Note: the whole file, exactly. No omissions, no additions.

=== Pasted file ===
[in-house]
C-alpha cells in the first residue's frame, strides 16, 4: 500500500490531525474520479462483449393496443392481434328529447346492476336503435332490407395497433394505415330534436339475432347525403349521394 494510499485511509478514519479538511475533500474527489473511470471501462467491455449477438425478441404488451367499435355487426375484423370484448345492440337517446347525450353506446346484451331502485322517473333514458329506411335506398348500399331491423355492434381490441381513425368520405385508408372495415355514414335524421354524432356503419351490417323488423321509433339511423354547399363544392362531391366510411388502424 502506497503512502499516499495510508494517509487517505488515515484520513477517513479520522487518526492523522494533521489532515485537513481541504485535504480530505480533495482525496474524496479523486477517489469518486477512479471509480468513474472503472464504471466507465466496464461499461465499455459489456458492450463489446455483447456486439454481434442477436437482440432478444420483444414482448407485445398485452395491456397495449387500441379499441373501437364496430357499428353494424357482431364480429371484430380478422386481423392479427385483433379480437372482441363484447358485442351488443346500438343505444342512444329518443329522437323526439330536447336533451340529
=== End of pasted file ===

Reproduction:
[in-house]
C-alpha cells in the first residue's frame, strides 16, 4: 500500500490531525474520479462483449393496443392481434328529447346492476336503435332490407395497433394505415330534436339475432347525403349521394 494510499485511509478514519479538511475533500474527489473511470471501462467491455449477438425478441404488451367499435355487426375484423370484448345492440337517446347525450353506446346484451331502485322517473333514458329506411335506398348500399331491423355492434381490441381513425368520405385508408372495415355514414335524421354524432356503419351490417323488423321509433339511423354547399363544392362531391366510411388502424 502506497503512502499516499495510508494517509487517505488515515484520513477517513479520522487518526492523522494533521489532515485537513481541504485535504480530505480533495482525496474524496479523486477517489469518486477512479471509480468513474472503472464504471466507465466496464461499461465499455459489456458492450463489446455483447456486439454481434442477436437482440432478444420483444414482448407485445398485452395491456397495449387500441379499441373501437364496430357499428353494424357482431364480429371484430380478422386481423392479427385483433379480437372482441363484447358485442351488443346500438343505444342512444329518443329522437323526439330536447336533451340529